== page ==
The other, second, way of explaining the offence is just that of direct harm.  The rationale for the well-known offence of possessing indecent photographs of children was that it created a harmful market in such photographs, which were made using children.[1] The odd thing about the offence of extreme pornography is, however, that neither of these reasons is directly invoked.  In fact, the reasons the Home Office gives are not very clear.  In an ‘FAQ’ sheet on its website, the question is posed: ‘why are you criminalising the people who access this material, rather those who produce it?’ The reply is just that those who produce extreme pornographic images mainly operate outside of the jurisdiction of English law, and are from Eastern Europe and the United States.

The difference with the doodle I’ve imagined is that the extreme pornography is self-generated, involving no other people, and involving no market.  I am just daydreaming unpleasant thoughts.  I don’t see the harm in this to anyone.

 

The significant lack of evidence of significant harm caused by extreme pornography

The evidence of harm that the Home Office produced for introducing the offence of extreme pornography is contained in a report entitled a ‘rapid evidence assessment’ and consists of a ‘meta-analysis’ summarising the findings of many studies, in this case, going back to the sixties.  Here is their verbatim summary of the two main findings.  It is pretty mild, and the research of the past two or three decades is fairly well known to be on the tenuous side, no doubt to the disappointment of some.  It strengthens the mildness of the results of this research that it was the work of an all-women team of nine researchers centred between the Home Office, that time under Jackie Smith, and South Bank University (on the assumption that women would be more likely biased against pornography than men; an assumption that could of course be false).  The research summary found that there was:

a.  ‘… the existence of some harmful effects from extreme pornography on some who access it.  These included increased risk of developing pro-rape attitudes, belief and behaviours, and committing sexual offences’; and also that

b.  ‘Men who are predisposed to aggression, or have a history of sexual or other aggression were more susceptible to the influence of extreme pornographic material.’

At no point is the level of risk specified; indeed, the significance of the risk does not appear to be of the slightest concern to the researchers.

What sort of evidence is this?  Everything we do carries ‘some harmful effects’, and the Home Office was messing here with something so fundamental to our respect as our freedom to think what we like.  Many activities we engage in raise the risk of some harmful ‘behaviours’ (that ‘s’ suggests much of the evidence comes from the United States) particularly in predisposed individuals.  On the same ground, we should therefore make it an offence to ‘possess extremely strong lager’ since, particularly by men who are ‘predisposed to aggression’, can create the ‘increased risk’ of committing violent offences.  Obviously we would need to make it an offence to possess a car.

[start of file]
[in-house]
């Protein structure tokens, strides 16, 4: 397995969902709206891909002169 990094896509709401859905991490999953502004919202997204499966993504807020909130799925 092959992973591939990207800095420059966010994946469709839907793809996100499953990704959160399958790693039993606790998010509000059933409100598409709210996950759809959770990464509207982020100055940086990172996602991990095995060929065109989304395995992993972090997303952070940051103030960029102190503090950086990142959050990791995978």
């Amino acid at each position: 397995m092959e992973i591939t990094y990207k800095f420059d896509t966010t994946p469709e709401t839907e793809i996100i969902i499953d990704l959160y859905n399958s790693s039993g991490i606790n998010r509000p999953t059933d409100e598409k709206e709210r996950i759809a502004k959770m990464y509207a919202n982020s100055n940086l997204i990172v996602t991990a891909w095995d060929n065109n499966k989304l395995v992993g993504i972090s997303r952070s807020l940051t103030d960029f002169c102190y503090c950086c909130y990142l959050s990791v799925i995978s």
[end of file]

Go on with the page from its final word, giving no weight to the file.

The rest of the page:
The grave dangers of prurience

Why, then, was the possession of extreme pornography made criminal?  It is clearly just prurience: most people find these sorts of thoughts disgusting.  For that unexamined reason alone our Government introduced criminal prohibition.

But you may feel that there is something else about the possessing of extreme pornography – that the material of it can be just so horrible.  All I can say to that is, many things are horrible, and one of them is the thoughts that some people have.  But these thoughts are their own thoughts, and ones they produced themselves.  If we really value what I’ve called the ‘human spark’ we must genuinely value it; we can’t pick and choose.  We can’t say that freedom is both a great thing, but not certain kinds of freedoms, especially, I think, when it is to form thoughts.

Banishing thoughts is the beginning of evil.  It contains the essence of torture: the destruction of the human person by mocking and condemning their thoughts and who they are.  Merely having thoughts is so very human that no thought is so bad that a person should be coerced into not having it.  And the same goes for the expression of those thoughts.  Coercion is only justified where the freedoms of others is significantly endangered; but short of those cases, it is not justified.  I believe the principle, that freedom of thought and expression is fundamental to respect for humanity, is worryingly little understood, and too infrequently stated.


[1] The Protection of Children Act 1978 s.1 makes it an offence to possess ‘indecent photographs … with a view to their being distributed’.  It is important to note the concept of ‘pseudo-photographs’ in this Act.